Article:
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Quantum oscillations between two weakly coupled reservoirs of superfluid 3He

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Abstract

Arguments first proposed over thirty years ago, based on fundamental quantum-mechanical principles, led to the prediction1,2,3 that if macroscopic quantum systems are weakly coupled together, particle currents should oscillate between the two systems. The conditions for these quantum oscillations to occur are that the two systems must both have a well defined quantum phase, φ, and a different average energy per particle, μ: the term ‘weakly coupled’ means that the wavefunctions describing the systems must overlap slightly. The frequency of the resulting oscillations is then given by f = (μ2− μ1)/h, where h is Planck's constant. To date, the only observed example of this phenomenon is the oscillation of electric current between two superconductors coupled by a Josephson tunnelling weak link4. Here we report the observation of oscillating mass currents between two reservoirs of superfluid 3He, the weak link being provided by an array of submicrometre apertures in a membrane separating the reservoirs. An applied pressure difference creates mass-current oscillations, which are detected as sound in a nearby microphone. The sound frequency (typically 6,000–200 Hz) is precisely proportional to the applied pressure difference, in accordance with the above equation. Thesesuperfluid quantum oscillations were first detected while monitoring an amplified microphone signal with the human ear.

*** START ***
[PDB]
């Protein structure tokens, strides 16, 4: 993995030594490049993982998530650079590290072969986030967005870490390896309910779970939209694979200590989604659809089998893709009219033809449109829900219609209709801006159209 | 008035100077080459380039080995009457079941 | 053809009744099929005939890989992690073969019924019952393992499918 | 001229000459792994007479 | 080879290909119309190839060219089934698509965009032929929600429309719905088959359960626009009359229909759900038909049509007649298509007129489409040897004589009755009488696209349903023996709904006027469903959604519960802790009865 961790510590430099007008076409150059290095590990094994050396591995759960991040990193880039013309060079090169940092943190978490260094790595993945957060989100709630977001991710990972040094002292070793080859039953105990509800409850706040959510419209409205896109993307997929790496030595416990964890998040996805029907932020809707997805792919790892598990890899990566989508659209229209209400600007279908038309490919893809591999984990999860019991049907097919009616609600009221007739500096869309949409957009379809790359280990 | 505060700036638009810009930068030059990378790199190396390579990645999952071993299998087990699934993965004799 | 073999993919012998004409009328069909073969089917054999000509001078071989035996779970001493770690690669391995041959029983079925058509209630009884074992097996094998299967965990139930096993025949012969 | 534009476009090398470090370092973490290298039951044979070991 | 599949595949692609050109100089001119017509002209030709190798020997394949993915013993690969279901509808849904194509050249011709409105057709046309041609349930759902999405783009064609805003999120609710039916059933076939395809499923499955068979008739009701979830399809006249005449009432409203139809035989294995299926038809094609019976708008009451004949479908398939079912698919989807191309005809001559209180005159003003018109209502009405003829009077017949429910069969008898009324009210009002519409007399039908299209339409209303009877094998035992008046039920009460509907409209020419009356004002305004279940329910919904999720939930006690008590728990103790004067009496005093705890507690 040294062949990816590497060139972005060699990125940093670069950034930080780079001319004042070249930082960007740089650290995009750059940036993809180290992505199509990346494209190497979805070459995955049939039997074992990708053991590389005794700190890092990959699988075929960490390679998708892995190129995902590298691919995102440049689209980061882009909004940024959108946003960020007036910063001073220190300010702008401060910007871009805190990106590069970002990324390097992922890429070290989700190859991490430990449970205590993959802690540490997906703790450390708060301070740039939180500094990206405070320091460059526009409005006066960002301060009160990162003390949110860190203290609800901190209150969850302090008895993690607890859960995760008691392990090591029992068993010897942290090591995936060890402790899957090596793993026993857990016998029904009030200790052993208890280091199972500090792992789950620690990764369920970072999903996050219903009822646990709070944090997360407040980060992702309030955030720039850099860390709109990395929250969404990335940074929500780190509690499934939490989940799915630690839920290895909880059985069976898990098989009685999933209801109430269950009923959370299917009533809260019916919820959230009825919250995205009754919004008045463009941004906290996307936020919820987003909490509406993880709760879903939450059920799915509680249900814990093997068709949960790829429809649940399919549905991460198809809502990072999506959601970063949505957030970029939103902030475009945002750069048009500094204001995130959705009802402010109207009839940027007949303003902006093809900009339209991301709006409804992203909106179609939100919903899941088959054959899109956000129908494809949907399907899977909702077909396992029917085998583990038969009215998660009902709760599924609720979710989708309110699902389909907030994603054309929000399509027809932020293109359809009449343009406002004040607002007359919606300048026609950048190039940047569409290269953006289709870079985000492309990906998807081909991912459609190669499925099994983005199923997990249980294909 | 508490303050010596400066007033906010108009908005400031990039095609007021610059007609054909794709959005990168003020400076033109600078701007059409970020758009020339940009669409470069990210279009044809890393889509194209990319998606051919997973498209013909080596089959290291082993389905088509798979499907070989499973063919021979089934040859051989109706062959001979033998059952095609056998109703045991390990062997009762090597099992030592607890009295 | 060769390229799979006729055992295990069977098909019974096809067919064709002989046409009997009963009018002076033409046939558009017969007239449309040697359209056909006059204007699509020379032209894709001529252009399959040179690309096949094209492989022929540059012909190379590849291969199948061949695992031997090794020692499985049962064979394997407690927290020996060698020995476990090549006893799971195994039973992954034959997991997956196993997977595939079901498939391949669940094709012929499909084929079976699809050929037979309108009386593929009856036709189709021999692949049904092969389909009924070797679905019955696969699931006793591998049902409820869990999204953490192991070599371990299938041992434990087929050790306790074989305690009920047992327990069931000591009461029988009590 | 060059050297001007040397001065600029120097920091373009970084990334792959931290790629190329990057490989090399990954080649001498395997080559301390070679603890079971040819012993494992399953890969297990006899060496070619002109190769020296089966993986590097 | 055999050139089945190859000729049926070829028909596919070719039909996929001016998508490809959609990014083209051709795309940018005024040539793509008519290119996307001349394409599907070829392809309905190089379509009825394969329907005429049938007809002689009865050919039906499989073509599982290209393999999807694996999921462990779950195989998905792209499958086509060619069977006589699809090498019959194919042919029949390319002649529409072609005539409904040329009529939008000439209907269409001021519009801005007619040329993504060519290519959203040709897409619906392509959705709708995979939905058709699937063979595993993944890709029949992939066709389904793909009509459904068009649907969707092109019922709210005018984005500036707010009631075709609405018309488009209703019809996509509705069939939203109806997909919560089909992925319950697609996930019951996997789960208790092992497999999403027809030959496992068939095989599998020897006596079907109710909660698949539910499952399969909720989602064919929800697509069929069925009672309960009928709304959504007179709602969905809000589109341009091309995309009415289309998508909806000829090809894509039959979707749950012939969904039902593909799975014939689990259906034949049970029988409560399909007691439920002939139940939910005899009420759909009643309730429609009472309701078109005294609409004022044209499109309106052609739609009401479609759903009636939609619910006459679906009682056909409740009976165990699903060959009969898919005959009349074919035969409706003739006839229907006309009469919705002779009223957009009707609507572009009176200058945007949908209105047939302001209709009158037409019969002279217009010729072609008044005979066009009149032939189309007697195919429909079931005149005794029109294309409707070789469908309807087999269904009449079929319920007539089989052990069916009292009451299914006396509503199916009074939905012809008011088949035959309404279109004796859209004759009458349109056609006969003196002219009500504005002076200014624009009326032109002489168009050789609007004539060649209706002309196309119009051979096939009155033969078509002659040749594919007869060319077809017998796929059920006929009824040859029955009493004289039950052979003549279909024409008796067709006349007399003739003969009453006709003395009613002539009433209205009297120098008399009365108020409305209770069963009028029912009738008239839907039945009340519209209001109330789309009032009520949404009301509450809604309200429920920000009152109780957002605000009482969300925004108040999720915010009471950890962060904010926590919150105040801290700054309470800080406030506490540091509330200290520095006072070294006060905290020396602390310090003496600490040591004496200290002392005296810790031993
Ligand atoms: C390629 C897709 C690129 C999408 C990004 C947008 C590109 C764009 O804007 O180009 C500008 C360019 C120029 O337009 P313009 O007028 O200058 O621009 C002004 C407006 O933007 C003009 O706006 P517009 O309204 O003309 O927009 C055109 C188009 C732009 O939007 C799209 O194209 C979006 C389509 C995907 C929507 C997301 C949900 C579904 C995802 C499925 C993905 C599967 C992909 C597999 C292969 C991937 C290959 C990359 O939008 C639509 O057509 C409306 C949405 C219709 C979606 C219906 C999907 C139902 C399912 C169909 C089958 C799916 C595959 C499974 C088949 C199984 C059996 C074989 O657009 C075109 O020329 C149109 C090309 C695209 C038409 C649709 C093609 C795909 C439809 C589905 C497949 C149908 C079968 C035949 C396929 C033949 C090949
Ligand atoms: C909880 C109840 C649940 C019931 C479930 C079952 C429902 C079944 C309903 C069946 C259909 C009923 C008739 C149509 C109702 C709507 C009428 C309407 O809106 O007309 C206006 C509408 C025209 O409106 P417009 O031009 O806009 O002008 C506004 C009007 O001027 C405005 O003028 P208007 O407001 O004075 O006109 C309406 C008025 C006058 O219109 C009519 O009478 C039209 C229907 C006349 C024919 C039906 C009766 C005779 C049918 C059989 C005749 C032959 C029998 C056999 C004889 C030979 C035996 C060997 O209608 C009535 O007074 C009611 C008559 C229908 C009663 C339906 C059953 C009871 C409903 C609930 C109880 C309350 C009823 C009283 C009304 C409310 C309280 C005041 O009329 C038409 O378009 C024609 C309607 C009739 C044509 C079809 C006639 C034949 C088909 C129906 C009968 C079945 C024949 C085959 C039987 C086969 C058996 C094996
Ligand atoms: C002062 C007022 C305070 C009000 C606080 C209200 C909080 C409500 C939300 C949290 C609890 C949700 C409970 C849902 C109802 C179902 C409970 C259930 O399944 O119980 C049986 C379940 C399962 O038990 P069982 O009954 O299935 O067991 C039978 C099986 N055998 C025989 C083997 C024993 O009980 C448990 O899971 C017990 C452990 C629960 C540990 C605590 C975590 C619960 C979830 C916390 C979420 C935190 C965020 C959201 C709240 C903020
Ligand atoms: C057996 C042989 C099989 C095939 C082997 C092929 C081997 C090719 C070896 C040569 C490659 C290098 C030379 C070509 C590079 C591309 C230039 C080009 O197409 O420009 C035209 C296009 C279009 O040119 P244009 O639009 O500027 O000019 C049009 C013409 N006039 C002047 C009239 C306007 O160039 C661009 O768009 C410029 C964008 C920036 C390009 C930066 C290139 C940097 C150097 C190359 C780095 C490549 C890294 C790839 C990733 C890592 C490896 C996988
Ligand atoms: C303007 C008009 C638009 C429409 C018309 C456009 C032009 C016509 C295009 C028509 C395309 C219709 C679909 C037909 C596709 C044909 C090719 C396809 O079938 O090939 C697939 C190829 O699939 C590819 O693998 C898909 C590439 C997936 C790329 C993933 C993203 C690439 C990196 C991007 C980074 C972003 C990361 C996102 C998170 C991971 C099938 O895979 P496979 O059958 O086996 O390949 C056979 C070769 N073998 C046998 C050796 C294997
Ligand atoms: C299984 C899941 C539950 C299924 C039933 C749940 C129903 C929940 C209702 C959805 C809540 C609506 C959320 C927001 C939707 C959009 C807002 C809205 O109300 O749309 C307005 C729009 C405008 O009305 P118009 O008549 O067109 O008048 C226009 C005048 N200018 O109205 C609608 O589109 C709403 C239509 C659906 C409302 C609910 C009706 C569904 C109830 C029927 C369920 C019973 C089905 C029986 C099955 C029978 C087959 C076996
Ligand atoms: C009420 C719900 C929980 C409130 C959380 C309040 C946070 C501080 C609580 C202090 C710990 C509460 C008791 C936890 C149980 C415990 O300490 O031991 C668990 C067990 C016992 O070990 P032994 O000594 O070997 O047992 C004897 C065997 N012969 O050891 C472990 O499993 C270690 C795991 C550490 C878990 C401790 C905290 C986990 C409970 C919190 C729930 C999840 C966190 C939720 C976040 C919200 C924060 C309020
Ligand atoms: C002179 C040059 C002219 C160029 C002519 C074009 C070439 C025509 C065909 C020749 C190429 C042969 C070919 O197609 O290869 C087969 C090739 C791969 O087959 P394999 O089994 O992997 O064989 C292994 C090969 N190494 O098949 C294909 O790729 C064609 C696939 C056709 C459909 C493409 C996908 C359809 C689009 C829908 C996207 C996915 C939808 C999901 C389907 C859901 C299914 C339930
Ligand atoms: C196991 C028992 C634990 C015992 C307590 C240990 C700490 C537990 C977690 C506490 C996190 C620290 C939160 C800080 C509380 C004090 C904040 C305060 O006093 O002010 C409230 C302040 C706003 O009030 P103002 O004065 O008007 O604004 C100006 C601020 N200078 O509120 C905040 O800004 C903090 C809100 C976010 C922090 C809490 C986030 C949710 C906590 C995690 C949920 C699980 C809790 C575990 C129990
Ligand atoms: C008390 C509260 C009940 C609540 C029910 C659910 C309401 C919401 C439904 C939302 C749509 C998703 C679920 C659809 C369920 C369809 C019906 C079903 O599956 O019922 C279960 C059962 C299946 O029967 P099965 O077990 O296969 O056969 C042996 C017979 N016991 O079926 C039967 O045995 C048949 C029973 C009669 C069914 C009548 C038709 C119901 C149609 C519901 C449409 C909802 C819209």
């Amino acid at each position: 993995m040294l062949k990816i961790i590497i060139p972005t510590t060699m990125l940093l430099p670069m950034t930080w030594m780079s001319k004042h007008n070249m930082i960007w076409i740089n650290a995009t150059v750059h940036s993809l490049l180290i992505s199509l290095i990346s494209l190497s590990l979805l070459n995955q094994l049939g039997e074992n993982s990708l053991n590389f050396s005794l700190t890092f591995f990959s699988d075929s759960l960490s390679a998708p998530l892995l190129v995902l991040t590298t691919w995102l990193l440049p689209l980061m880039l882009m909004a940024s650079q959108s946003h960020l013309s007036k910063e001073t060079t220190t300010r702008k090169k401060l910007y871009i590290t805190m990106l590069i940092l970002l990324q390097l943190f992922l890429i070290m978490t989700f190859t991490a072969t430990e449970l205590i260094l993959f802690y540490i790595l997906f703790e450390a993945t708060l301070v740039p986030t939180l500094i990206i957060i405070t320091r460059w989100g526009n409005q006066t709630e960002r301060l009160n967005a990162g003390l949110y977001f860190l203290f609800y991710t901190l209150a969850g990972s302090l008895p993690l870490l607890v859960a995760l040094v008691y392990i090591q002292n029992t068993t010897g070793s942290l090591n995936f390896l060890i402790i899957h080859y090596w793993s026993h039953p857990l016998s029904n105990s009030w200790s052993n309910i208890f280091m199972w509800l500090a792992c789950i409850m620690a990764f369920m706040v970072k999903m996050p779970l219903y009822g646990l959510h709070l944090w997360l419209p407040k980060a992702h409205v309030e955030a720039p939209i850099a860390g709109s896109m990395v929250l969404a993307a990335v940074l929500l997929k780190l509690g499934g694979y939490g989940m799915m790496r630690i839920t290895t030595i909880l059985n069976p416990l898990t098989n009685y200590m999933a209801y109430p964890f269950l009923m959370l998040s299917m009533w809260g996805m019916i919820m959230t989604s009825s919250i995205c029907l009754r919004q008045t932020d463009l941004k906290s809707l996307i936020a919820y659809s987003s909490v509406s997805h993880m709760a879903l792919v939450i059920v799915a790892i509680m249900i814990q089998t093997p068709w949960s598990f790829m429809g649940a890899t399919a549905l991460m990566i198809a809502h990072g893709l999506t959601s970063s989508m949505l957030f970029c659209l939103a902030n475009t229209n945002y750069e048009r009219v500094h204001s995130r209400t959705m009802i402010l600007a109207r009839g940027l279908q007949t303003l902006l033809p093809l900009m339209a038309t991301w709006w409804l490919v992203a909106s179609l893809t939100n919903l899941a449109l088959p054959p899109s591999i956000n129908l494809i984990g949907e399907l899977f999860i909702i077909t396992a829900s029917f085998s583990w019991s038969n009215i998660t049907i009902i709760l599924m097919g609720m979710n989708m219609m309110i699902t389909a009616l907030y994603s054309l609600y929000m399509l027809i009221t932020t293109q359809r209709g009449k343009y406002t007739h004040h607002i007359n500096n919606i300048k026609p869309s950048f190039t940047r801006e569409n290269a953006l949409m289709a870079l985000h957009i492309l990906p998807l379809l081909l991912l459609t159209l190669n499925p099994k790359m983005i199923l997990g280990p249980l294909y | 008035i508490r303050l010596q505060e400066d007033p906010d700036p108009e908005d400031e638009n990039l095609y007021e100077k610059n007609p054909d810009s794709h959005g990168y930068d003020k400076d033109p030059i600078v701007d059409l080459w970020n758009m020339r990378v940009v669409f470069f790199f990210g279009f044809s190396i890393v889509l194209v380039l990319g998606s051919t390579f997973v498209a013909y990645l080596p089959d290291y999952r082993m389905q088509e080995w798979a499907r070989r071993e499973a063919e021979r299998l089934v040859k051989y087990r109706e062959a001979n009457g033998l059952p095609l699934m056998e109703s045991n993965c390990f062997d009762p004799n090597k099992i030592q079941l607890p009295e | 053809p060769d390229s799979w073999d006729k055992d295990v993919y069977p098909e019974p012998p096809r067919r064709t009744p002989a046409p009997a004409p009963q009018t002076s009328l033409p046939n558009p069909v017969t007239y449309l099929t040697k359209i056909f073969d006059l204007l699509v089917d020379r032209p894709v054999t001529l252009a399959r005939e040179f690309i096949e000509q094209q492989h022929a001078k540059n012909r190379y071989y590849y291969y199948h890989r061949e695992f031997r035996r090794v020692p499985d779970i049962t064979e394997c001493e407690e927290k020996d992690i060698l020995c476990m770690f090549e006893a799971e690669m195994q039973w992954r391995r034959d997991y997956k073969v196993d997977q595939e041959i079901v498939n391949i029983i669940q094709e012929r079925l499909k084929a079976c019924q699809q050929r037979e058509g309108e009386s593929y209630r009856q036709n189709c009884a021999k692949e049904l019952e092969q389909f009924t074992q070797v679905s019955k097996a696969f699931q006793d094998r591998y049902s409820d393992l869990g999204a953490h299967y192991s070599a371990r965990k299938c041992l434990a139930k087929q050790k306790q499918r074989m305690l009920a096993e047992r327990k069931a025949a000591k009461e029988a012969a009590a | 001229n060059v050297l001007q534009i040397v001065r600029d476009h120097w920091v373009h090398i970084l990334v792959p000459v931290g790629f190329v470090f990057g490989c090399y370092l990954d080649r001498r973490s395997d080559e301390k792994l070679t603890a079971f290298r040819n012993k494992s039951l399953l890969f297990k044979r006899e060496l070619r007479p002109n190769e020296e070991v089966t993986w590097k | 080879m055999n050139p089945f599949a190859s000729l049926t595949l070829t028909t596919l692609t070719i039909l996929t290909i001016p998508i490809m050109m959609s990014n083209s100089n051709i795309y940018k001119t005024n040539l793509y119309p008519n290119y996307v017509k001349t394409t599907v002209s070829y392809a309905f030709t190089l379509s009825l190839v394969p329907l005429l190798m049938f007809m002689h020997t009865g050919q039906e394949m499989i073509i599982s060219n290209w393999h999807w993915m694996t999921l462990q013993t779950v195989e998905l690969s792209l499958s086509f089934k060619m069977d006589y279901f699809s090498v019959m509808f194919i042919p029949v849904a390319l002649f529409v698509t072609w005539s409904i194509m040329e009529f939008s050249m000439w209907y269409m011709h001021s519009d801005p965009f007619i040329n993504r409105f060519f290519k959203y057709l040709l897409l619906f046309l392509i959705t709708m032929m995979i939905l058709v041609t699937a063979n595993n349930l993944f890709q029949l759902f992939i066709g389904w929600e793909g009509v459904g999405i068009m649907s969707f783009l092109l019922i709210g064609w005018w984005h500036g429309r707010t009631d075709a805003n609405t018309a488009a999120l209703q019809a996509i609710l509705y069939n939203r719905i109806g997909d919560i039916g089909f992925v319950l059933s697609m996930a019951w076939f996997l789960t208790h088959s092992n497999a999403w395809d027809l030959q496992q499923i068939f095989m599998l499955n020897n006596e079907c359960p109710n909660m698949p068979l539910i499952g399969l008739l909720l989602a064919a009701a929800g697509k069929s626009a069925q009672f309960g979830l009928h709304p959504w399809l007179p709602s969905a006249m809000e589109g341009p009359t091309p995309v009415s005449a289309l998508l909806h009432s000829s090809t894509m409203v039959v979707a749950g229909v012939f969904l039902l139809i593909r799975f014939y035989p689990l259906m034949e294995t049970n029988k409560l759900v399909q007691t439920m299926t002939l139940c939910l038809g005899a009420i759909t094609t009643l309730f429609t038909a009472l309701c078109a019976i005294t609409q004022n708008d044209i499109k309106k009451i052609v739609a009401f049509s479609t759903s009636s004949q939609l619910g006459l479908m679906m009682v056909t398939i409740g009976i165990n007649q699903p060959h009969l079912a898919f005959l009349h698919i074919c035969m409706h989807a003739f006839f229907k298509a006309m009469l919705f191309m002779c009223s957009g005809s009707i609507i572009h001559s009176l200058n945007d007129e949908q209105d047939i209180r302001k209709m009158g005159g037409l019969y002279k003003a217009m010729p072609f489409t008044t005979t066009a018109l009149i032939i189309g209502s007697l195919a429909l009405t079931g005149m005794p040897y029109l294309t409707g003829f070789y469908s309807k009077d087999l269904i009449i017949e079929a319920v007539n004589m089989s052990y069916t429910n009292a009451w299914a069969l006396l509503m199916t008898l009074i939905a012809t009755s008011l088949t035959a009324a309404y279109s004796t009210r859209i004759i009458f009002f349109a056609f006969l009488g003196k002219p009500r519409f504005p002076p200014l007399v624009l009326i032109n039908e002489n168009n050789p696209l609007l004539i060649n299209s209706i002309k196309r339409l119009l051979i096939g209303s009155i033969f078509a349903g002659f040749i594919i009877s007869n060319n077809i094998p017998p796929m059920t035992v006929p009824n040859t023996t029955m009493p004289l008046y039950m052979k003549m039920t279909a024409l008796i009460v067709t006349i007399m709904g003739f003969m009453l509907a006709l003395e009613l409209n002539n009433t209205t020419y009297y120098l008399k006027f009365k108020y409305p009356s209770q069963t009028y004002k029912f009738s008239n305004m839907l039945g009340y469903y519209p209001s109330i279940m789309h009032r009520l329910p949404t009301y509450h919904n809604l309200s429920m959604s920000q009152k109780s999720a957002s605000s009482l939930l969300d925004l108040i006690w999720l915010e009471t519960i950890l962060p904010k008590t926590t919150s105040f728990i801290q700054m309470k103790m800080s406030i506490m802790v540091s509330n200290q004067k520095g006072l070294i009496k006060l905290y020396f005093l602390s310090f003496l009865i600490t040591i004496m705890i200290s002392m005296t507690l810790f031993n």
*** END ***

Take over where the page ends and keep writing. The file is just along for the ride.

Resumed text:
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Acknowledgements

In early stages of this work we were helped by J. Steinhauer, K. Schwab, Yu. M. Murkarsky and I. Schuster. E. W. Hudson made important contributions to the data acquisition system. Figure 1b was made by R. Orr. The aperture array was constructed at the Berkeley Microfabrication Laboratory. This work was supported in part by the National Science Foundation, the Office of Naval Research, and the Packard Foundation.

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  1. Correspondence and requests for materials should be addressed to R.E.P.

    Correspondence to R. E. Packard.

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    Further reading

    Figure 1: a, Scanning electron micrograph of a small area of the array of apertures in a silicon nitride (SiN) membrane whose thickness is 50.
    Figure 2: A graph of the frequency of the quantum oscillation detected at the top membrane as a function of ΔP, the pressure differen.

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